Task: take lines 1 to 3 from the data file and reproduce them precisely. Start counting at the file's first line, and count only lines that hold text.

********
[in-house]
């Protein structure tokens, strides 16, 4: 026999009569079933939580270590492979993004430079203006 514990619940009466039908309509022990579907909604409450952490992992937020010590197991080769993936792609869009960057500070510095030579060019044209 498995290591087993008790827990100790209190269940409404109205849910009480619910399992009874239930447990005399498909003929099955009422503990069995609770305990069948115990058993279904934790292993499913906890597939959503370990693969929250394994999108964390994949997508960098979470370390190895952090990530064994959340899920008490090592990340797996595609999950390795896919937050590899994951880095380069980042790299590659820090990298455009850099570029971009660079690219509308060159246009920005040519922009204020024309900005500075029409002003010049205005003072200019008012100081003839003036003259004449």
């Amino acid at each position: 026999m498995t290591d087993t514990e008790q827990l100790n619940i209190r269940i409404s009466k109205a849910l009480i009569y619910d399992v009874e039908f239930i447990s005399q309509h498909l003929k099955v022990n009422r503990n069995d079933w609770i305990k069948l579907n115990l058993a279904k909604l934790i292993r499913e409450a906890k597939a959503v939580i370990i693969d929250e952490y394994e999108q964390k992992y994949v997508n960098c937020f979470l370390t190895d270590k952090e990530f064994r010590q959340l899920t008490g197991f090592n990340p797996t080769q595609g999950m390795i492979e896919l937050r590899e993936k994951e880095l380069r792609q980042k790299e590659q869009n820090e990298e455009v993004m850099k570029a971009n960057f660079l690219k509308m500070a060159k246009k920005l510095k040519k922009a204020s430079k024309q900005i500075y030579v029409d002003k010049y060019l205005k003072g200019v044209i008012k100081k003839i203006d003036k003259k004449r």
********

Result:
[in-house]
């Protein structure tokens, strides 16, 4: 026999009569079933939580270590492979993004430079203006 514990619940009466039908309509022990579907909604409450952490992992937020010590197991080769993936792609869009960057500070510095030579060019044209 498995290591087993008790827990100790209190269940409404109205849910009480619910399992009874239930447990005399498909003929099955009422503990069995609770305990069948115990058993279904934790292993499913906890597939959503370990693969929250394994999108964390994949997508960098979470370390190895952090990530064994959340899920008490090592990340797996595609999950390795896919937050590899994951880095380069980042790299590659820090990298455009850099570029971009660079690219509308060159246009920005040519922009204020024309900005500075029409002003010049205005003072200019008012100081003839003036003259004449």
């Amino acid at each position: 026999m498995t290591d087993t514990e008790q827990l100790n619940i209190r269940i409404s009466k109205a849910l009480i009569y619910d399992v009874e039908f239930i447990s005399q309509h498909l003929k099955v022990n009422r503990n069995d079933w609770i305990k069948l579907n115990l058993a279904k909604l934790i292993r499913e409450a906890k597939a959503v939580i370990i693969d929250e952490y394994e999108q964390k992992y994949v997508n960098c937020f979470l370390t190895d270590k952090e990530f064994r010590q959340l899920t008490g197991f090592n990340p797996t080769q595609g999950m390795i492979e896919l937050r590899e993936k994951e880095l380069r792609q980042k790299e590659q869009n820090e990298e455009v993004m850099k570029a971009n960057f660079l690219k509308m500070a060159k246009k920005l510095k040519k922009a204020s430079k024309q900005i500075y030579v029409d002003k010049y060019l205005k003072g200019v044209i008012k100081k003839i203006d003036k003259k004449r």